Meanwhile, so far as American politics is concerned, “America First” which stems from socio-economic inequality is very strongly rooted, and a view that the Trump administration continues to its second term is spreading. Presupposing that as one possibility, Japan needs to consider and prepare various responses. In particular, as to America’s commitment to international order defined with the TPP and the Paris Agreement, whether or not America will return to the international society in the future is crucial not only to Japan but also to countries in Asia except China and North Korea. Frankly speaking, there are still some possibilities for America to return to the international society, and yet that would be difficult in reality for the time being. We need to reconsider how Japan should respond in long-term perspectives.
The American society in general still considers international rules and order as something imposed and as dreadful “bureaucracy.” Given the reality that diplomacy is largely influenced by the domestic public opinion and political situation in case of the U.S., it cannot be helped to be considerably pessimistic. Nevertheless, such widespread view on the American society could be somewhat misleading. The U.S. as a country firmly holds the philosophy to dislike others’ intervention into its daily life and economy, the spirit of which comes from its foundation. Then it is extremely important to promote the idea that “To seek for a small government and prevent government intervention, it is the most important to thoroughly establish and comply with international rules as well as to be engaged and to lead rule-making.”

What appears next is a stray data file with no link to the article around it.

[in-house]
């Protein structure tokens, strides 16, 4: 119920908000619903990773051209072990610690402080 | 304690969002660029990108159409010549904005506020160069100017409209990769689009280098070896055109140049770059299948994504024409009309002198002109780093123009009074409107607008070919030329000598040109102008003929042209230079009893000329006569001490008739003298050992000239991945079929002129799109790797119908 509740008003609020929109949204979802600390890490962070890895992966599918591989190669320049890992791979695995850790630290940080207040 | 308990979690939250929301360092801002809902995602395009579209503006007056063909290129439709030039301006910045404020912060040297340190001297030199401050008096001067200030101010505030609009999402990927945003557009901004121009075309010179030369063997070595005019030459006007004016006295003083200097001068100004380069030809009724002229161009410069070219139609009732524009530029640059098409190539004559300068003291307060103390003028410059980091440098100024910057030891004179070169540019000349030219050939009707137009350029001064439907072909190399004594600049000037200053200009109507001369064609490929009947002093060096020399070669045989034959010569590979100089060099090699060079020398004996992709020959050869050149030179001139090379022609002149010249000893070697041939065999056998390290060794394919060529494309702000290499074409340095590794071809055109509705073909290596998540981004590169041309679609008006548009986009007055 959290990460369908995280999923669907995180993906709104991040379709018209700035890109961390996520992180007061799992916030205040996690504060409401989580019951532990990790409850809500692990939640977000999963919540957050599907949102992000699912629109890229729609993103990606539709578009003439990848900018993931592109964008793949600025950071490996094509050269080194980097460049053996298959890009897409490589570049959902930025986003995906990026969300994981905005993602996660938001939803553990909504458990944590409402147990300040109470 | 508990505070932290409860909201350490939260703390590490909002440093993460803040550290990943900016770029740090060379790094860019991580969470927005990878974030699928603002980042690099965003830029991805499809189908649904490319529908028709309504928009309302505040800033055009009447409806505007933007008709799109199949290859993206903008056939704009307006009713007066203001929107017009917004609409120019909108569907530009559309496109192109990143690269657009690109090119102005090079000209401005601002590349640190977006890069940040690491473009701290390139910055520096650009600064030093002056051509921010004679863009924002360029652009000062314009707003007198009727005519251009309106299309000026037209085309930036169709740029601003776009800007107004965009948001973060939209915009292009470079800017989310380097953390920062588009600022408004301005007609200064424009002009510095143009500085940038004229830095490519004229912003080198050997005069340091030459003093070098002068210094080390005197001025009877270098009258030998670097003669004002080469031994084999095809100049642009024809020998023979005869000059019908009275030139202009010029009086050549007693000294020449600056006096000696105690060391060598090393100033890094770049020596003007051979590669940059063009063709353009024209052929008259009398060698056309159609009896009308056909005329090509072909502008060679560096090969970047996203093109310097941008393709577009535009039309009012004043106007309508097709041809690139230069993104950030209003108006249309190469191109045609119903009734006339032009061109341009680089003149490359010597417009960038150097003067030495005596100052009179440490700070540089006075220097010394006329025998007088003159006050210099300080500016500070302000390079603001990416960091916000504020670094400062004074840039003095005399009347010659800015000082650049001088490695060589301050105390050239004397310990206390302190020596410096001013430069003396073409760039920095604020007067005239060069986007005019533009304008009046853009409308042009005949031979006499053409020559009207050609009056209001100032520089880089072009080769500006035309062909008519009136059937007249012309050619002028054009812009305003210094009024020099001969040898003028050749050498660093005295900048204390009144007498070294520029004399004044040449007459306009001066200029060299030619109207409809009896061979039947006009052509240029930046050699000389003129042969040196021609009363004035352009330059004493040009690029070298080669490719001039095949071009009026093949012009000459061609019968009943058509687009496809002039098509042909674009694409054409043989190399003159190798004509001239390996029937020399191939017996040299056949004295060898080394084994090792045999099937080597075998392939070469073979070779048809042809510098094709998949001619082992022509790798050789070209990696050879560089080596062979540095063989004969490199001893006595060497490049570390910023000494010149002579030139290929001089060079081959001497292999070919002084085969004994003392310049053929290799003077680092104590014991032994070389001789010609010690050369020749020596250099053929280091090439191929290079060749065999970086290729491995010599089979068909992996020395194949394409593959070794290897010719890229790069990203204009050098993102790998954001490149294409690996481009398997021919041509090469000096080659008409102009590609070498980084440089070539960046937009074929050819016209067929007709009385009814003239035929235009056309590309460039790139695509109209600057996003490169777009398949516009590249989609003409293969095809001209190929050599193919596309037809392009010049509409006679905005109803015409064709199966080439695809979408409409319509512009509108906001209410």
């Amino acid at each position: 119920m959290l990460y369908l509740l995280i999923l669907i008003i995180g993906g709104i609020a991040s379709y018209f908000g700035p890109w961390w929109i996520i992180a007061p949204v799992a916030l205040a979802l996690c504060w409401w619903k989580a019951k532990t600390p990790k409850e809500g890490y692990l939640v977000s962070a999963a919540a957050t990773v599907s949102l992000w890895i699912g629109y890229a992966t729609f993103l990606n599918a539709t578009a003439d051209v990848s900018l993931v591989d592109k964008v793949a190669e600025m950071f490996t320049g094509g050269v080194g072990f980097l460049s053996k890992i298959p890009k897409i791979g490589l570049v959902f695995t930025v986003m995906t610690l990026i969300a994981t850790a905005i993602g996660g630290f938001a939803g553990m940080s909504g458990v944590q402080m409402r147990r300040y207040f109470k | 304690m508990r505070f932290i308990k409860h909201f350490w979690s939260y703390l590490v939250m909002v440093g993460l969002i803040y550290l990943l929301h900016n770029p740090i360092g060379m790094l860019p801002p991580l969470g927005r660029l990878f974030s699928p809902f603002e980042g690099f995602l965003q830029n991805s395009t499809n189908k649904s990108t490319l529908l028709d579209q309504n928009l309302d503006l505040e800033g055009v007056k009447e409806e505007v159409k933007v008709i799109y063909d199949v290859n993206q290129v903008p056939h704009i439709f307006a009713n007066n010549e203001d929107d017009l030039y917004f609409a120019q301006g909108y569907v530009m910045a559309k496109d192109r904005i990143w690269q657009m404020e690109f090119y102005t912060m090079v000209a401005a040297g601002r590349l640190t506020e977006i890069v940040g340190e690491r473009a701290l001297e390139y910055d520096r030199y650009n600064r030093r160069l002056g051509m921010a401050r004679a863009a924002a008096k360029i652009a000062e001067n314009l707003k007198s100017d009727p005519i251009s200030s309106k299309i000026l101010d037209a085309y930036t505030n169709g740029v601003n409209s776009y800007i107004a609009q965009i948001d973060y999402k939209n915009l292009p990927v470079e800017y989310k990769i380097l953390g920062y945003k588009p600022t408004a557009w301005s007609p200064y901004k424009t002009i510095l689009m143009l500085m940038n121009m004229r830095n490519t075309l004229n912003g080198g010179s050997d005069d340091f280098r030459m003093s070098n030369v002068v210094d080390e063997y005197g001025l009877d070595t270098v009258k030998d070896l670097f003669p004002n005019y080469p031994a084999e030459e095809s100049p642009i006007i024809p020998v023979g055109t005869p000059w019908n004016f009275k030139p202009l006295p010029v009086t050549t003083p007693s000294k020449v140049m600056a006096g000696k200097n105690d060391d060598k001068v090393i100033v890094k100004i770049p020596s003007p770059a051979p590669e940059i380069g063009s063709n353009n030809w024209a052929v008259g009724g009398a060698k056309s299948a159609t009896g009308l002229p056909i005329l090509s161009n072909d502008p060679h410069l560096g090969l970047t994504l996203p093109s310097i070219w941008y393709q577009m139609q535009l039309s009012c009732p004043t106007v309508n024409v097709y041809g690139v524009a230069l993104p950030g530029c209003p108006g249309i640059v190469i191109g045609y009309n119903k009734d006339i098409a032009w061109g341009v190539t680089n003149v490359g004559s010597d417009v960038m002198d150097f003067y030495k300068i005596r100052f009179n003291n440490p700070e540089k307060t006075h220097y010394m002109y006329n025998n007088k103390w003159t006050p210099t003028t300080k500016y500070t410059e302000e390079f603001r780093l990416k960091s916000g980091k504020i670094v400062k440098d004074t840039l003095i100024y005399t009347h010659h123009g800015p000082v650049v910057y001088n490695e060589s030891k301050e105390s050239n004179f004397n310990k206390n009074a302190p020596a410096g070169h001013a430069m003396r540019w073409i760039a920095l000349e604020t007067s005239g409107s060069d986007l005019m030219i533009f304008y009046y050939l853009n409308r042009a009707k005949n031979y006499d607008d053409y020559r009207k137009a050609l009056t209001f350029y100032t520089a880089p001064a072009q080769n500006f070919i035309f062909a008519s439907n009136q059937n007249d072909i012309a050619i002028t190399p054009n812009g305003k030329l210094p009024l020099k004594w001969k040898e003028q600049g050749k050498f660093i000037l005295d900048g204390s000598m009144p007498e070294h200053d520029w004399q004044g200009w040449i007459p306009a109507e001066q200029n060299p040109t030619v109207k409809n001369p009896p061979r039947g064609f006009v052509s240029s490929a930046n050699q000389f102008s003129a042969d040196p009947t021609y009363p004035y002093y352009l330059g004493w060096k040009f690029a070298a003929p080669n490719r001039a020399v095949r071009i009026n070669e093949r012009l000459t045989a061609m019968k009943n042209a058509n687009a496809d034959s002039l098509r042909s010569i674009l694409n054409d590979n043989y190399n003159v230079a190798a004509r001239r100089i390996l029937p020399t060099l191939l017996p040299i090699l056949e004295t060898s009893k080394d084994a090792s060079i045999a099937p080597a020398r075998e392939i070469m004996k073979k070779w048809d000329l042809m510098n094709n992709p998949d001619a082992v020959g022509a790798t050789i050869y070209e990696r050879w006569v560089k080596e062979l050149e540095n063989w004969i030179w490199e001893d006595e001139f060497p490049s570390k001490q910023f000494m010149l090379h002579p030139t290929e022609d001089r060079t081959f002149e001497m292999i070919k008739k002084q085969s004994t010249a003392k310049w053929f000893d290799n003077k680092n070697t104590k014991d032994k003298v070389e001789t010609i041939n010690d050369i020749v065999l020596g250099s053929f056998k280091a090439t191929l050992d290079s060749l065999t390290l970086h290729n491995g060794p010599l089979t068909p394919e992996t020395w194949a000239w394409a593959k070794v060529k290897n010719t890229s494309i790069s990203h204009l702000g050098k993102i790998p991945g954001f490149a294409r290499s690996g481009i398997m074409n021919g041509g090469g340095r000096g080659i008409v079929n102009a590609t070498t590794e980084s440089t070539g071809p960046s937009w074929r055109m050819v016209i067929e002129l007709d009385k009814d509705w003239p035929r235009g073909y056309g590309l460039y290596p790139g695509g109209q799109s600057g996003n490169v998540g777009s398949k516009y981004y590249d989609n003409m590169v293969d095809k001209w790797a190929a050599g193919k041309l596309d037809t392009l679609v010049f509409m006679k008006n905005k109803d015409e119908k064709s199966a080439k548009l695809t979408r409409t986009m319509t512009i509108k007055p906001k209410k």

Not only for the President but also for the members of both Senate and Congress, to take free trade as a case example, the only criterion for their action is what influence the industries in their constituencies incur from it. In the current situation as such, it would be a big challenge, but the U.S. allies strongly oriented to free trade, such as Japan, the U.K., and Australa, have no options other than persevering to be engaged with the U.S.
On foreign affairs, moreover, Asian experts’ interests are focusing “too much” on North Korea partly for the times. They can be seen preoccupied in a sense. As a result, I have to point that they are forgetting to see China is still a long-term and structural threat. There exists a reality that they hear about North Korea’s missile launches but fail to recognize China’s moves around the Senkaku Islands. In addition to the geographical location of the U.S., the view that Chinese market holds great business opportunities unlike the former Soviet Union is widespread as well as a fact. Therefore, Asian countries’ recognition that China is as threatening as the Soviet Union during the Cold War era is not shared on the same level even among Republican supporters. Yet in Asia, in a long-term perspective, it is China’s threat that is structurally serious. If such a perception gap is left unaddressed, that could inflict irreversible consequences in ten or twenty years. Since U.S. foreign policy makers including the Capitol Hill are heavily influenced by domestic public opinion, we need to have solid strategic communications in each levels.
(This is an English translation of the article written by SUZUKI Keisuke, Member of the House of Representatives (LDP), which originally appeared on the e-forum “Hyakka-Somei (Hundred Ducks in Full Voice)” of CEAC on September 12, 2017.)